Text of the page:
Family Travel Forum's guide to Oahu's finest attractions for the family interested in wildlife and the island's marine wonders. Family Travel Forum's guide to Oahu's finest attractions for the family interested in wildlife and the island's marine wonders.
Friends warned us that Honolulu was just another congested big city. But while Oahu (known as the "Gathering Place") is undeniably more developed than neighboring islands, it's a lovely Hawaiian island with much to offer.
For those who point out Honolulu's excess of stores and restaurants, I say that's precisely what makes Oahu so accessible and family-friendly. Everything we needed — from supplies to gifts and snacks — was at our fingertips. The many malls can make a fun afternoon's outing and the entertainers that gather to attract passersby always seem to make kids smile. And we could walk everywhere – well, almost.
And yet, when we wanted to block out the street scene, we headed for the seclusion of our oceanfront hotel – the Sheraton Waikiki (808/922-4422). Our room faced the ocean and Diamond Head Crater – and unless you walked out the front of the massive hotel, which faces downtown Honolulu, you wouldn't know how close it is to the city.
It makes sense to explore Honolulu on foot. On our way to the nearby zoo and aquarium, we strolled past the beach and watched surfers and swimmers. If your kids are like mine, pausing to watch the surfers can become a full day's activity. Ask your hotel concierge to recommend a local instructor if they sound like they're ready to try the sport, as many first-timer lessons are largely on land.
A large Banyan tree marks the Honolulu Zoo (151 Kapahulu Avenue, Honolulu 96815; 808/971-7171) entrance. The zoo is fairly small and is lush with tropical plants – an ideal one or two-hour outing with children. Animal exhibits range from African Savanna and Tropical Rain Forest to Pacific Islands.
Nearby is the Waikiki Aquarium (2777 Kalakaua Ave. Honolulu, 96815; 808/923-9741), home to more than 3,000 marine animals from Hawaii and the Tropical Pacific. At this well-designed aquarium, we saw reef sharks, Hawaiian monk seals, mahi-mahi, sea dragons and living coral. The staff was friendly and eager to explain things to us.
You don't have to leave the Waikiki beach area to find fun family activities and a nice assortment of dining options. A crescent of hotels adorn Waikiki beach, home base for many activities, making it convenient to reach restaurants and beachfront excursions.
Atlantis Submarines (1800/548-6262) is a good choice for children. A shuttle boat at Port Hilton (Hilton Waikoloa Village) brought us to the dive site. Aboard the roomy submarine, we gradually descended to about 120 feet, passing artificial reefs that attract a variety of marine species. We also cruised past the remains of two sunken airliners and two sunken ships.
Sailing is more my speed though. From the beach in front of our hotel, we climbed aboard the Mai'Tai (Tahitian word meaning "excellence") catamaran, a twin-hull vessel that picks up passengers in front of the Sheraton Waikiki. While the keiki (children) took turns lounging on the catamaran's safety nets and enjoying the sea spray, I admired the views of Waikiki, Honolulu and Diamond Head. For info, call 888/222-3601.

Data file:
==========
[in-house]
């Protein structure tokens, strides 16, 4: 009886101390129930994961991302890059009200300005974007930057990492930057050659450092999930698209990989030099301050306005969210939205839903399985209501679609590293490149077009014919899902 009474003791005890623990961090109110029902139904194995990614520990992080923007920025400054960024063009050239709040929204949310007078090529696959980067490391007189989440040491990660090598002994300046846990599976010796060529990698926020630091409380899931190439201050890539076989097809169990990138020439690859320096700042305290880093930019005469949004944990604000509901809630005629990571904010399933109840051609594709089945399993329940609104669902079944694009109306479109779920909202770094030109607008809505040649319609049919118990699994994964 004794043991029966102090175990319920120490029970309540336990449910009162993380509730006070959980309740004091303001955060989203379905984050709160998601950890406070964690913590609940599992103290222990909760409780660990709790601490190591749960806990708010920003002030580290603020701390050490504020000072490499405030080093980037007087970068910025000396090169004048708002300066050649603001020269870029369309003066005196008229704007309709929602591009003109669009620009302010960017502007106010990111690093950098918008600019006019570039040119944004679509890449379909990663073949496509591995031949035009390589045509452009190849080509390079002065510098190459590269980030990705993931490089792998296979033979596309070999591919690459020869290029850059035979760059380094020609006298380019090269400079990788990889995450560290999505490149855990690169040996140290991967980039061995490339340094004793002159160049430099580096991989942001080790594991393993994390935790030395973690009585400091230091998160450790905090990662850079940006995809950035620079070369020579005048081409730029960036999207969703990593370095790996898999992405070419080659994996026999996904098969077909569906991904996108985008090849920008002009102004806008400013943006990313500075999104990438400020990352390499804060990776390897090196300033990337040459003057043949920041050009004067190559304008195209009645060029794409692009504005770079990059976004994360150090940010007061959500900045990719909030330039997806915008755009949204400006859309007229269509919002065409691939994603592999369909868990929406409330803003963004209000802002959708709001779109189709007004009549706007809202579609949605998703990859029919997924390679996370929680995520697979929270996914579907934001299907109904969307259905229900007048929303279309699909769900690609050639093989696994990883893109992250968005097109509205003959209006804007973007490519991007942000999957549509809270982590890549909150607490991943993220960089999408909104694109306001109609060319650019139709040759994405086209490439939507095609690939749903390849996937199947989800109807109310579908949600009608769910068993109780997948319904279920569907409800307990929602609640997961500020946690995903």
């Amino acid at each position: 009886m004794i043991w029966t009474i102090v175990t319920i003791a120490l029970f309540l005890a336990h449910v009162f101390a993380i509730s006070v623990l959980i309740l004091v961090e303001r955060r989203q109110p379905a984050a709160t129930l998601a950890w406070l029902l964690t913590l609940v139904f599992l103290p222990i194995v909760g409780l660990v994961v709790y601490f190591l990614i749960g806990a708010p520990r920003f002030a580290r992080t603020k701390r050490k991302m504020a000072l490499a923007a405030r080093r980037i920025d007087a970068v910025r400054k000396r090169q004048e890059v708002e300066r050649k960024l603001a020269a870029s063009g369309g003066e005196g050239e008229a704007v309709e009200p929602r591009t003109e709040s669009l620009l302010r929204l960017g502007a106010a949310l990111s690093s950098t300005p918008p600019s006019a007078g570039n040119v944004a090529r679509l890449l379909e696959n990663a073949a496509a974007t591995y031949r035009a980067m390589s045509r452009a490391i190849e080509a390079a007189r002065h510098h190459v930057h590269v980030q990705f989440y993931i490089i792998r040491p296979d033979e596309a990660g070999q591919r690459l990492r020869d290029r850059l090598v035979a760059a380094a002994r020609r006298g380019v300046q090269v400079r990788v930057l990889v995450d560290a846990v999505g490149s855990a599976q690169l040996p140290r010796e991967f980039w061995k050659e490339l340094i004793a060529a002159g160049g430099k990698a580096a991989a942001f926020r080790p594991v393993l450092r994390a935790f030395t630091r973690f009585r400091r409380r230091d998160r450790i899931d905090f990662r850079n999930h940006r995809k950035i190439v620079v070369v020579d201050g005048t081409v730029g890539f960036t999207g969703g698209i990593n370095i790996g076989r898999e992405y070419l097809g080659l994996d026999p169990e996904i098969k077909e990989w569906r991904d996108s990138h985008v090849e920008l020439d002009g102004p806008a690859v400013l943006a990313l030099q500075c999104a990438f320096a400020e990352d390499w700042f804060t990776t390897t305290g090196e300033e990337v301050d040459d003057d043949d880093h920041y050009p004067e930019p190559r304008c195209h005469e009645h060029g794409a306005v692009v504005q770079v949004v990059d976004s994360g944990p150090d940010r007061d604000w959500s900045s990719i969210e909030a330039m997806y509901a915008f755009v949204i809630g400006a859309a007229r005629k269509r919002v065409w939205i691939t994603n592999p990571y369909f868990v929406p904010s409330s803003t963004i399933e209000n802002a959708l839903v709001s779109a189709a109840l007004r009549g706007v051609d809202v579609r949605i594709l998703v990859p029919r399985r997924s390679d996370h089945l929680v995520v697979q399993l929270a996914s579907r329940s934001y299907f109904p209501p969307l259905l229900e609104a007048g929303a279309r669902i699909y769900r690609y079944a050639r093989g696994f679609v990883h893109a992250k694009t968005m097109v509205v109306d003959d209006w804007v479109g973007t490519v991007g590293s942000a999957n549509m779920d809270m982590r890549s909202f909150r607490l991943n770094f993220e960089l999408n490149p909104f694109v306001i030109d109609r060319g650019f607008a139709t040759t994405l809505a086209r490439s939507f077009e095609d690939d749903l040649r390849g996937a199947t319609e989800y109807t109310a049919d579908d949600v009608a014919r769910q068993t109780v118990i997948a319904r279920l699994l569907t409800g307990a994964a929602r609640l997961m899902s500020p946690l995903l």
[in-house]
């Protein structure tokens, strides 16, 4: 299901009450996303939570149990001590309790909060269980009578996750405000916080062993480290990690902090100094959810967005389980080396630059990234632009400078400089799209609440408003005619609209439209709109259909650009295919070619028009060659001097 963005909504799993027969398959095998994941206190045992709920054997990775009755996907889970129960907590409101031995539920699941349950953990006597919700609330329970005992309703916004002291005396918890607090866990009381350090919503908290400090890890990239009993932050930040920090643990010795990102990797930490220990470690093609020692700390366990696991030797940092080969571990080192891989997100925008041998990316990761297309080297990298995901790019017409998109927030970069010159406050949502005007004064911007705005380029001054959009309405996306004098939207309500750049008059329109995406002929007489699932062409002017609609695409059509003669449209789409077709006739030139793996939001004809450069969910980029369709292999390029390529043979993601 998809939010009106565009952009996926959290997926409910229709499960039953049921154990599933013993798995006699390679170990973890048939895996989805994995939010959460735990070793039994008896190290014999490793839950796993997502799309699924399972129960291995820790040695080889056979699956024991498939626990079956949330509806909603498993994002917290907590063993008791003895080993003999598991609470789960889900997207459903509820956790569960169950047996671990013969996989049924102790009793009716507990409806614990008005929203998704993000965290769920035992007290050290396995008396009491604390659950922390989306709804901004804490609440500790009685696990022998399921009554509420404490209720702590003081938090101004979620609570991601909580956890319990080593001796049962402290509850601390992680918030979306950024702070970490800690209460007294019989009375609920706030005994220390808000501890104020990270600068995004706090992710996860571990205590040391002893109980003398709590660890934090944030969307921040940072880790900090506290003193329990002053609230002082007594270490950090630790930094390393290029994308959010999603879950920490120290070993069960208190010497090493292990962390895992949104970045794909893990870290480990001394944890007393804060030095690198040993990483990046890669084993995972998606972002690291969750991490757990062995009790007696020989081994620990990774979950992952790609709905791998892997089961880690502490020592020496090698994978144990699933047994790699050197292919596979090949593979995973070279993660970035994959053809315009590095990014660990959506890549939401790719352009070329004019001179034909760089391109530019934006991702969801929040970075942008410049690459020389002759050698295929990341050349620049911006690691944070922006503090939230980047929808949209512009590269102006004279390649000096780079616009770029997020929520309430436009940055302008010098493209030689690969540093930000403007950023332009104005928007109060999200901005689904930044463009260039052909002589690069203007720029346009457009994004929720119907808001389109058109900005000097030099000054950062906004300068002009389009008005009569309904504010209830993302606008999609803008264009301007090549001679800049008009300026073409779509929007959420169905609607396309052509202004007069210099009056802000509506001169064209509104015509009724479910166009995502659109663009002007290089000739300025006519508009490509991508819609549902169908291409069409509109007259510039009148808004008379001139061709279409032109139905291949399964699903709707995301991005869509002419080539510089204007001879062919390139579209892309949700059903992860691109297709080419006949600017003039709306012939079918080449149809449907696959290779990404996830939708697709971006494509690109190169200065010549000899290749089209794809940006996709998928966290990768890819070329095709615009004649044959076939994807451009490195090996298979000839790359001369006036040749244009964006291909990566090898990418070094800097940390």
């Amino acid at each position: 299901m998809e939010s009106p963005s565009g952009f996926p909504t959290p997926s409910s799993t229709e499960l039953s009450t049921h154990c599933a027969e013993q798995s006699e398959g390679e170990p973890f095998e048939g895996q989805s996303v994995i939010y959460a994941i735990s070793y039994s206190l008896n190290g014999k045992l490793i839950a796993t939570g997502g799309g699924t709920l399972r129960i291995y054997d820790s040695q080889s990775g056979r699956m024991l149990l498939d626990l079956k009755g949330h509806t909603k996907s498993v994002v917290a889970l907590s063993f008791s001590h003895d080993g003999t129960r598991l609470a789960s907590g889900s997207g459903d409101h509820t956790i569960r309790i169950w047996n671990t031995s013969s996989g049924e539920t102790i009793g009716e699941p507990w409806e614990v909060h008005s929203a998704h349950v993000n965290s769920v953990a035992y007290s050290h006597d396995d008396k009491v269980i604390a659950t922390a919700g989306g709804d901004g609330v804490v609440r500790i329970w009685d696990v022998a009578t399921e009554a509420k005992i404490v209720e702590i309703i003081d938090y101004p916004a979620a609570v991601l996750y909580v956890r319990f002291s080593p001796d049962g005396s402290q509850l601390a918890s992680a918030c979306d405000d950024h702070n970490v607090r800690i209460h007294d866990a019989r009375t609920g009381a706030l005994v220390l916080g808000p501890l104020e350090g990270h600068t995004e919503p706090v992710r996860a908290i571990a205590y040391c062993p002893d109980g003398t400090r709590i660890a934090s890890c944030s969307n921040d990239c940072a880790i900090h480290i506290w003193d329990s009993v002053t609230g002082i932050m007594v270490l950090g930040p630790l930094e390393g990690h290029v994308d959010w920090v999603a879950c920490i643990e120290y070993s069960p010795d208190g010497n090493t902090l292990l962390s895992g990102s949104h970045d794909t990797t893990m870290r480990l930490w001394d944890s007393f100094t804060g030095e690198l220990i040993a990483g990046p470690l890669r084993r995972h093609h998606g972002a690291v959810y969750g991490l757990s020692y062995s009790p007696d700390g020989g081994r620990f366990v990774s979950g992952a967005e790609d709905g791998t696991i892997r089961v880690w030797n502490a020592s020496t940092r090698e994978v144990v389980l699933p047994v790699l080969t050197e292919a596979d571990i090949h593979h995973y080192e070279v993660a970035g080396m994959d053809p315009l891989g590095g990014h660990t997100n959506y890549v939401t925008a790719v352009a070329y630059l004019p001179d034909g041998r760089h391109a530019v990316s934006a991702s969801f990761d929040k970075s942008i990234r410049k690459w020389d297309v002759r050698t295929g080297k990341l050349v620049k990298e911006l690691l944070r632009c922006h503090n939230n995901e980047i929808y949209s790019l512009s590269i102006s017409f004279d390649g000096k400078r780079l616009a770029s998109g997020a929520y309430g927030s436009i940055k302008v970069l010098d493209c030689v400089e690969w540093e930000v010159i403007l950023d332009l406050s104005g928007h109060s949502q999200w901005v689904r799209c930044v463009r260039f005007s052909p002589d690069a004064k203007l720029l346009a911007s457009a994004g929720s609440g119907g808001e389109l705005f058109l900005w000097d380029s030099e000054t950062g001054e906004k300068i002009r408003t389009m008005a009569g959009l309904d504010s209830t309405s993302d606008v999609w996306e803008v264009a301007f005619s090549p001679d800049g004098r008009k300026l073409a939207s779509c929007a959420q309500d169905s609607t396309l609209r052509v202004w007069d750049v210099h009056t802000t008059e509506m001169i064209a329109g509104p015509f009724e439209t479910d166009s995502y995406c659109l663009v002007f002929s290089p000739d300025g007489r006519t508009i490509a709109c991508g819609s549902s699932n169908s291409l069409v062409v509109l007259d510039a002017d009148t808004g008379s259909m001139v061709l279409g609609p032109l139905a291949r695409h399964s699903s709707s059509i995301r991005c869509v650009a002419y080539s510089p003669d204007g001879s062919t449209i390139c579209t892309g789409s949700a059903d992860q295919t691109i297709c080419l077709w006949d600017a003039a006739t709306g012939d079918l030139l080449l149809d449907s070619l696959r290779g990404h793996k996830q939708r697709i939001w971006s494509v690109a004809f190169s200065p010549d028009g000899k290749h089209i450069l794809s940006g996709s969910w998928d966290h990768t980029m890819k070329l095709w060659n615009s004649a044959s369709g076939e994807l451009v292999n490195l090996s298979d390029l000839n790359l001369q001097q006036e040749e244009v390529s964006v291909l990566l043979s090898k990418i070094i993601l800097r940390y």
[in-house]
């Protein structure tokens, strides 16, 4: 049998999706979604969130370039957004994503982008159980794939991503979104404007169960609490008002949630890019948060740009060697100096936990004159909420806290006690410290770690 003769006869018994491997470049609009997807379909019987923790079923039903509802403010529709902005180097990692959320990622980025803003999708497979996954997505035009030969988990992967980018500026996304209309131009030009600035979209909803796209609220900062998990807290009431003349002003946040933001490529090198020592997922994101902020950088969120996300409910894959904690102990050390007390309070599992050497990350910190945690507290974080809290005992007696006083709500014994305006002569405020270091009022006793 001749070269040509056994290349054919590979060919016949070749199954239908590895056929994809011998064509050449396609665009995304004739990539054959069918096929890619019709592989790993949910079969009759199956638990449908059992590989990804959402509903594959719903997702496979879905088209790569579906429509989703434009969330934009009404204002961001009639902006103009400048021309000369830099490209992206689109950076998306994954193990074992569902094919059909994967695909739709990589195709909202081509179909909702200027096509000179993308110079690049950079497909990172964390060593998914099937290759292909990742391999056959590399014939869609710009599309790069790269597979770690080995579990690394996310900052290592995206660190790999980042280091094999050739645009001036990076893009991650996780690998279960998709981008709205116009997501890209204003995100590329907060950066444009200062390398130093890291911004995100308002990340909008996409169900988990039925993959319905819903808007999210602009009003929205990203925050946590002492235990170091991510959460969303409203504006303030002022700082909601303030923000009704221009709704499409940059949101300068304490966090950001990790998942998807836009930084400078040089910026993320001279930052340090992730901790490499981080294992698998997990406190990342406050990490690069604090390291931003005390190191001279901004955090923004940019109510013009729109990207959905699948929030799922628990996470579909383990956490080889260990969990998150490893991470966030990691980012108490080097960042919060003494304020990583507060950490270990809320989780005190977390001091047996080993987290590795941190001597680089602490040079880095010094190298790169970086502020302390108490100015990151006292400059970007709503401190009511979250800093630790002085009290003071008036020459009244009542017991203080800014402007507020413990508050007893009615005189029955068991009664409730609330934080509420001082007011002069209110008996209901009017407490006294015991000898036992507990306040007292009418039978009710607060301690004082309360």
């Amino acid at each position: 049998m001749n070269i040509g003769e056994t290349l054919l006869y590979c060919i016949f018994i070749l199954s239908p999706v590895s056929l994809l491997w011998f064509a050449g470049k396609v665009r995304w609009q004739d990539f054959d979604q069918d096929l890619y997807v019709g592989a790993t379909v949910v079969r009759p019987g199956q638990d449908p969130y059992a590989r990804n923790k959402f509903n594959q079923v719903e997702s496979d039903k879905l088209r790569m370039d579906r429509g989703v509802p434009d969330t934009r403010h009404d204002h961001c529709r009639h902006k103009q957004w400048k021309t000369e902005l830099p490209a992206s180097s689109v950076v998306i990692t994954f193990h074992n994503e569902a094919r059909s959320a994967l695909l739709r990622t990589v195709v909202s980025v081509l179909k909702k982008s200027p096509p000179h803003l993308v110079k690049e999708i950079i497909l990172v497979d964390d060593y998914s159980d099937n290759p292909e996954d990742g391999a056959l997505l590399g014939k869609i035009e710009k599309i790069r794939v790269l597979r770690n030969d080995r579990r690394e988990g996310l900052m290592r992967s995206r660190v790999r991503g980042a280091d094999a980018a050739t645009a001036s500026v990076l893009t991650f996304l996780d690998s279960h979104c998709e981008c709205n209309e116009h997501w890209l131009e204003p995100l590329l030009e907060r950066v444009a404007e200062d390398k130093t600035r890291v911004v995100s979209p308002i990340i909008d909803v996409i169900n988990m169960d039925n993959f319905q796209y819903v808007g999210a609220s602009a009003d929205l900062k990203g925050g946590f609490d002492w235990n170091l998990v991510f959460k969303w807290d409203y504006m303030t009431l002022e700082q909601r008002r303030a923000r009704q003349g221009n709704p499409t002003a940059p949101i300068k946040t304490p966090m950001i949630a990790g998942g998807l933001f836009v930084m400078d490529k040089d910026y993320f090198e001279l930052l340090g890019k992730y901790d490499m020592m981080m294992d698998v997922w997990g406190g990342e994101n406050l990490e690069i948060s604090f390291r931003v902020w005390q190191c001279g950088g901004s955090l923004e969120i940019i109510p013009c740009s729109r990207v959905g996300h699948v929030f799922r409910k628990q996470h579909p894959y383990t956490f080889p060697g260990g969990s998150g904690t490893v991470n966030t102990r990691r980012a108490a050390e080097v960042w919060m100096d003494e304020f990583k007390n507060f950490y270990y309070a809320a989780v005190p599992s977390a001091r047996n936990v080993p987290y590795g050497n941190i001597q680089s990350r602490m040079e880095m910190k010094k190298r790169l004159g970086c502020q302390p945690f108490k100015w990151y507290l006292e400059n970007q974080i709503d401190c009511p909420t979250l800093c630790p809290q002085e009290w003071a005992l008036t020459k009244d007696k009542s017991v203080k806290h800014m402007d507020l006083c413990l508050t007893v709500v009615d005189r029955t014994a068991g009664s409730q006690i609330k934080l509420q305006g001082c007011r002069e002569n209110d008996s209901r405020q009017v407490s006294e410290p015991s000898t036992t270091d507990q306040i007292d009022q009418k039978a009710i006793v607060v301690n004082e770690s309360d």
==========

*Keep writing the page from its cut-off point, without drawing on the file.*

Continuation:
Waikiki's close proximity to everything made dining choices easy. A culinary delight was an afternoon tea at the Sheraton Moana Surfrider (808/922-3111) (Waikiki's first resort hotel, which opened in 1901). Elegant yet casual, the tea and scrumptious finger sandwiches were served on the Banyan Veranda (the tree was planted at this site in 1904). Seated at an adjacent table, our children enjoyed a Keiki Tea Party with Alice in Wonderland china.
We had a memorable dinner at a fabulous buffet close to the ocean, at a tropical beachside restaurant of the Royal Hawaiian (808/923-7311). It's also known as the Pink Lady of the Pink Pacific.
Scenic Drives & Outings
Worth a drive is a visit to Sea Life Park (41-202 Kalanianaole Highway #7 Waimanalo 96795, 866/393-5158) in Waimanalo. The half-hour drive from Waikiki gave us an opportunity to see more of Oahu, which is the third largest of the Hawaiian islands. The streets of Honolulu, residential neighborhoods and schools soon gave way to open grassy spaces, craters and scenic beaches and bays.
Sea Life Park itself is fairly small, but has fascinating shows and exhibits, which include the Hawaiian Monk Seal Center, turtle lagoon and dolphin cove. We especially liked the Hawaiian Reef & Sea Trek, where you can view sea life from above, feed the fish, if you'd like and then walk down a ramp to view the same animals in an underground tank.
On our way back we passed the entrance to the Diamond Head hiking area. I was disappointed we never made it there. Ironically, the best view we got of the crater's top was from the airplane when we left Oahu. Well, something to do next time!
Eco-Education on Location
If you are interested in seeing underwater life up close and personal during your visit to Oahu, head to Hanauma Bay (808/396-4229) on the southeast coast. When the bay was created by the surf's action on a volcanic crater, it spawned a living reef on the volcano's floor. Because of the bay's popularity as a snorkeling destination, the area has suffered seriously from over-use.
In response, the Hanauma Bay Nature Preserve opened a $13 million Marine Education Center. In addition to gallery and computer exhibits on the bay's marine life, a mandatory video instructs all visitors and potential snorkelers on how to safeguard the fragile marine life while enjoying hundreds of species of tropical fish, corals, and crustaceans that will even meet you at the water's edge.
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